The process of becoming a scientist must begin in schools, where children's innate curiosity should be encouraged. They must be allowed to ask questions and seek answers through hands-on experiment enquiry. They will, of course, need guidance and direction but, if properly managed, the enthusiasm for "finding out" of the early years can be maintained and built on throughout the education process. However, dull and uninspired teaching will soon discourage the young and result in an attitude which sees science as difficult and of little real value. In my own case, I had developed an interest in birds and animals from living in the country. At school, however, science lessons seemed to me to be rather pedestrian and did little to set me alight with enthusiasm. We need to encourage more well-qualified science graduates, with a real love of their subject, to become teachers; and we also need to recognise their value in creating the future. Students will respond to enthusiastic teachers, and science and technology will come alive for them.

My interest in science was not aroused until after I left school to work in a hospital's pathology laboratory where I could see the excitement in biochemistry, bacteriology and haematology. They were no longer dull subjects, as now I could see their direct implications for human health. I soon knew I wanted to be a microbiologist.

This is why I believe it is important that those who employ scientists, technologists and engineers take some responsibility, with the educationalists, for bringing young people to see the place of science in society. By providing work experience for students, companies and others can help the young to understand how relevant and exciting science and technology can be. Such experience can often help them to make better-informed decisions about their future career options.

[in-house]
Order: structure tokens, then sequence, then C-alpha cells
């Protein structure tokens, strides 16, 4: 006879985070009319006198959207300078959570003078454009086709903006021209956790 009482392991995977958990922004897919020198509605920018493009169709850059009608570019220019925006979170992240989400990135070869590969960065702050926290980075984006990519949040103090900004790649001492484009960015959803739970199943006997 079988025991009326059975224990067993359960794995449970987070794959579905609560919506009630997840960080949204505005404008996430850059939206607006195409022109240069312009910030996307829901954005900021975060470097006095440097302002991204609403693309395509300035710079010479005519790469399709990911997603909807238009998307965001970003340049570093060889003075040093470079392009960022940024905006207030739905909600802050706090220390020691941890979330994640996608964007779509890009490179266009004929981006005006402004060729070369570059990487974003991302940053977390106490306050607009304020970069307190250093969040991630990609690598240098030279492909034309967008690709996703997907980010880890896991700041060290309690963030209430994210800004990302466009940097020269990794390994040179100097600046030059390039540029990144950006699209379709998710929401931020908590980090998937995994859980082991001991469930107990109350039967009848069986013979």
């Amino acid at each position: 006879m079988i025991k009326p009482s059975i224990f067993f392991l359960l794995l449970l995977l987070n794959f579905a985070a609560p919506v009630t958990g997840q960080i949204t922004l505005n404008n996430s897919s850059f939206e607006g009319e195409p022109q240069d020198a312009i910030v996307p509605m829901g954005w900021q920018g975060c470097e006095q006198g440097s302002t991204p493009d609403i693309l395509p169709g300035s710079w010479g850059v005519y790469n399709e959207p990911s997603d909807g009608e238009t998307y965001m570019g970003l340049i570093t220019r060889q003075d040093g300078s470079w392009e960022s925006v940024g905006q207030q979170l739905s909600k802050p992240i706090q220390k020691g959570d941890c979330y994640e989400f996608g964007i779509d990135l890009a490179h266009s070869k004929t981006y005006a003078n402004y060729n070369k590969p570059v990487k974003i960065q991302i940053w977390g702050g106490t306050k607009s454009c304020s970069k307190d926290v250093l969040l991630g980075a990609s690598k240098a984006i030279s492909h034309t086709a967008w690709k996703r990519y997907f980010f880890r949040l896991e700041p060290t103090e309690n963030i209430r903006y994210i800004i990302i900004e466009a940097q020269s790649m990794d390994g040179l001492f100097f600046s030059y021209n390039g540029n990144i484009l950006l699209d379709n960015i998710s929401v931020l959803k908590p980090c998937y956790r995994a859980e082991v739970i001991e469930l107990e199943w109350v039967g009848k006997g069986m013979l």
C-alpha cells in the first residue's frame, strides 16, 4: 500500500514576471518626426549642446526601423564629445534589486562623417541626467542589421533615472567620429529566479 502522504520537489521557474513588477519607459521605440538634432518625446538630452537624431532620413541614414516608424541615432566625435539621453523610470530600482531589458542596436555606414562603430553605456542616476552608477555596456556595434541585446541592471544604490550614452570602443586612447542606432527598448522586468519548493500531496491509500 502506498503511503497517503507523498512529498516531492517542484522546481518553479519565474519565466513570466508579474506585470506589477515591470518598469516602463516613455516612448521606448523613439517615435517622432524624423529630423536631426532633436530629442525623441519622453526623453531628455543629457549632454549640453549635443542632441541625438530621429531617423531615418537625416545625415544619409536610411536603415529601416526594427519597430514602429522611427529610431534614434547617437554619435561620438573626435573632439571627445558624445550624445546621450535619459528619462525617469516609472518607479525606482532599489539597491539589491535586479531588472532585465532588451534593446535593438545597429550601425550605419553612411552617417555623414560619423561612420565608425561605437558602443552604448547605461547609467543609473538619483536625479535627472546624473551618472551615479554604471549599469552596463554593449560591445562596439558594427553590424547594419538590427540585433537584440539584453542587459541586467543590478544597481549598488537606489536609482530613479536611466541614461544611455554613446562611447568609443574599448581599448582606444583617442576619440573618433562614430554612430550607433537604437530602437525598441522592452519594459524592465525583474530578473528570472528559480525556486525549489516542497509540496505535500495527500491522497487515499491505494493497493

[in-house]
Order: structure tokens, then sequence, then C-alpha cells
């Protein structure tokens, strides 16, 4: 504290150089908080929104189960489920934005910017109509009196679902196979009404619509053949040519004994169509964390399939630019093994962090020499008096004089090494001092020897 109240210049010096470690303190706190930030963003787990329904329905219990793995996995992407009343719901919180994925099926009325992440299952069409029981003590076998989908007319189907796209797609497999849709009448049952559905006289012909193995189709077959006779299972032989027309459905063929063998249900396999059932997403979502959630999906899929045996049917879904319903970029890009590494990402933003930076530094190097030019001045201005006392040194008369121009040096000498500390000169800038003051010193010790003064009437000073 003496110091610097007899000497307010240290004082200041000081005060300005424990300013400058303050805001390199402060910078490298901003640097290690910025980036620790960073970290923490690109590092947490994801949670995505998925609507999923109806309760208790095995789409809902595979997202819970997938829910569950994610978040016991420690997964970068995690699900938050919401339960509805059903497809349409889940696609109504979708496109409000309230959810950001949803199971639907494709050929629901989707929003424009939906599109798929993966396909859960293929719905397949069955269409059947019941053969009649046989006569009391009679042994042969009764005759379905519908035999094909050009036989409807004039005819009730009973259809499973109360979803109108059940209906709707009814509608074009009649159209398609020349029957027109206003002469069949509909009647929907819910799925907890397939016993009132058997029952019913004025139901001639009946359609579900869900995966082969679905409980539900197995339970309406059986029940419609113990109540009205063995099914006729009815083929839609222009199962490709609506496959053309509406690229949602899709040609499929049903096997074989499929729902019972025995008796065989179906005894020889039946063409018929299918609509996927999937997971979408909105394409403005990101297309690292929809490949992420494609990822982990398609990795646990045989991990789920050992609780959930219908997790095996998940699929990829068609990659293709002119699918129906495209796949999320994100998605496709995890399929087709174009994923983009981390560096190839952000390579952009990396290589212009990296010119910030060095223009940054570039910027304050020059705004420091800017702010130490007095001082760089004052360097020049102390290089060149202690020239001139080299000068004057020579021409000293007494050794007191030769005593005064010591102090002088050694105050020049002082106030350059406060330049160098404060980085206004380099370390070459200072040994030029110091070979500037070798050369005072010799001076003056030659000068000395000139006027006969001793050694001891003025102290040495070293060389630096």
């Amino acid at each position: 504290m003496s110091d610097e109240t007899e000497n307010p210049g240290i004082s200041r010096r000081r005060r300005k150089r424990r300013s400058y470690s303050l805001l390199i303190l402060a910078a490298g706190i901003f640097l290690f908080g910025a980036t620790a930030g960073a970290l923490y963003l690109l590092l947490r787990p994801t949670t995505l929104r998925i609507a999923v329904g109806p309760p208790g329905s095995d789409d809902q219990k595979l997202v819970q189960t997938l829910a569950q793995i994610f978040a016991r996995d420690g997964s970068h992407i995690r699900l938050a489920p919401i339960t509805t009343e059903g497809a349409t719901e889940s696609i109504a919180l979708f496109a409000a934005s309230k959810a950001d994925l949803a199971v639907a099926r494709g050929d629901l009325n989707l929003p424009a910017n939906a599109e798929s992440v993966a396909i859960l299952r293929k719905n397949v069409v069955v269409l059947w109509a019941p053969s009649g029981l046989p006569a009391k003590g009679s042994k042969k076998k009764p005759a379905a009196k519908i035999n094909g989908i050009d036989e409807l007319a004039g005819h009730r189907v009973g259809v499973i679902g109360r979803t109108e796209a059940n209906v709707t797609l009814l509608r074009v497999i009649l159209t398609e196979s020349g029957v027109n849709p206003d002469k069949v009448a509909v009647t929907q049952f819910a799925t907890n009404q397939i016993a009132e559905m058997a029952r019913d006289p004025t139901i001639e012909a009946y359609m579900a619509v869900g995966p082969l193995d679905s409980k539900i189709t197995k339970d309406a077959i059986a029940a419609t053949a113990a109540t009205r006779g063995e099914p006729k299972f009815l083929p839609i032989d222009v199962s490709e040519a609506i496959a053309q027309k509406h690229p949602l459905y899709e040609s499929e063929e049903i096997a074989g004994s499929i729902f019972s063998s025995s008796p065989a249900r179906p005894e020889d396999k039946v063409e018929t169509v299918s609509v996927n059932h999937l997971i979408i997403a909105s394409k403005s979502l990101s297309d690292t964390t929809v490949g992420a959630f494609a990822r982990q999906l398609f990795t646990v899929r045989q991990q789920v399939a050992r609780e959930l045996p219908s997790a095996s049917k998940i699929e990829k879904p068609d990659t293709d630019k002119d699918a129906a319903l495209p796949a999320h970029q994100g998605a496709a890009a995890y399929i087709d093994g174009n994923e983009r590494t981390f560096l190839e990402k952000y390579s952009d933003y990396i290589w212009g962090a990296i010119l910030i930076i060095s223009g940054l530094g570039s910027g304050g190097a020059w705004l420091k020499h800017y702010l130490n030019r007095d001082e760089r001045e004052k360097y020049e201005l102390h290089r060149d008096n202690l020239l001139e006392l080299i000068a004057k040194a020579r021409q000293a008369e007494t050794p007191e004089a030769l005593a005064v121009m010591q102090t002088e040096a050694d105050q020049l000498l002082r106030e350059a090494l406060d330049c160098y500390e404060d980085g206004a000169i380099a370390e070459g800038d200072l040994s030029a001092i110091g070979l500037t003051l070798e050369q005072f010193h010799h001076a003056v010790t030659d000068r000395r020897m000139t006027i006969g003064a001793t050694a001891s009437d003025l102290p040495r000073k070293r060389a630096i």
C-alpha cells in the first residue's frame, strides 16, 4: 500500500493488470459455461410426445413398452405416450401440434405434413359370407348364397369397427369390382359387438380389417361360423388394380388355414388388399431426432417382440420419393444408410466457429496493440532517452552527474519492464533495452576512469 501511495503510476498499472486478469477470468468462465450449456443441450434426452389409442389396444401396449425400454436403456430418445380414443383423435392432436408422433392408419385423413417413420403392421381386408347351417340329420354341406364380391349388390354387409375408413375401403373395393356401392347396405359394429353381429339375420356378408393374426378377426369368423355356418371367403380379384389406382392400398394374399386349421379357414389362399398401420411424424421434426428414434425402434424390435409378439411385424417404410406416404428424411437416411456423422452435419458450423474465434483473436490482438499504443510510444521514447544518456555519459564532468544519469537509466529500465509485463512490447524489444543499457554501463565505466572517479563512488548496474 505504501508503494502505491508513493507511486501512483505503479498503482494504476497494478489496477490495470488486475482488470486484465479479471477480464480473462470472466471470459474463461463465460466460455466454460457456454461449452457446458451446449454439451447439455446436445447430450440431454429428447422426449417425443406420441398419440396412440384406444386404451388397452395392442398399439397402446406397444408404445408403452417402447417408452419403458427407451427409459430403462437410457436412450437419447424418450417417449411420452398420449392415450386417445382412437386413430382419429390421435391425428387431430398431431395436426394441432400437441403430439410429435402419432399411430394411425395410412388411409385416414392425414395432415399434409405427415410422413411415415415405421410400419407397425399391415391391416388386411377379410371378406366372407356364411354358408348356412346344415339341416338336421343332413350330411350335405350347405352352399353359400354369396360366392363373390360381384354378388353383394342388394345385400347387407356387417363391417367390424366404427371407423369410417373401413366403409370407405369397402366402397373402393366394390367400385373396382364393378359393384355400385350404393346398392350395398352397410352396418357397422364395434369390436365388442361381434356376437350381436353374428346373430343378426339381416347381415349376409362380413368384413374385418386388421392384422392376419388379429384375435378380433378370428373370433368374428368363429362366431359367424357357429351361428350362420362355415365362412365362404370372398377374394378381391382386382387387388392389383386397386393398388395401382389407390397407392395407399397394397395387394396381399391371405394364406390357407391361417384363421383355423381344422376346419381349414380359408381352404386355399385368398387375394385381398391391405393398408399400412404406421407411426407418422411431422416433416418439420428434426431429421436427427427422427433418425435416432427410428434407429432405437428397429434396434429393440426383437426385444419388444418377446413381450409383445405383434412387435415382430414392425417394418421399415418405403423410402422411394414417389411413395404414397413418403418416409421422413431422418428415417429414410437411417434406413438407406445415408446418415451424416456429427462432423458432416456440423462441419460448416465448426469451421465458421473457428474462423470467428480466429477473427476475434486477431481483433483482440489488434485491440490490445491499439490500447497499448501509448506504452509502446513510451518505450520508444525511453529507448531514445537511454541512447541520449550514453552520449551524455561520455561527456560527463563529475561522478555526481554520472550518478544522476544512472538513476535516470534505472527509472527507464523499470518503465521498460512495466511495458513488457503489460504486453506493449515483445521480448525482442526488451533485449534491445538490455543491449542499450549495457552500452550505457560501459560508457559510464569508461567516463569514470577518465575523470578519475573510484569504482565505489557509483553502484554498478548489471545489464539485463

Outside the formal education system, there are other organisations which provide valuable support for the teaching of science and technology. Many of the professional scientific bodies have activities designed to encourage young people to gain experience of science. The BA itself is a major player in this arena and, through such initiatives as its youth section (BAYS), their First Investigators (five- to eight-year-olds) and Young Investigators (eight- to 13-year-olds) schemes, it works with teachers and also practising scientists and engineers to provide young people with first-hand experience of scientific enquiry.

It is vital for our future success, both economically and for the improvement of quality of life, that we take the supply of good young scientists seriously. We must ensure that more of our schoolchildren and students catch the science bug and seek careers in science-based roles. It is also important that the next generation is sufficiently science-literate to work in increasingly technology-dependent workplaces.

We also need a public that is able to understand the scientific issues that affect their lives and is capable of making decisions with regard to the risks and benefits that lie in future advances. This all begins in the same place - in our schools, colleges and universities. We must, therefore, ensure that they are able and willing to undertake the task of creating our scientific future.

The writer is president of the British Association for the Advancement of Science, and Chairman of Glaxo Wellcome plc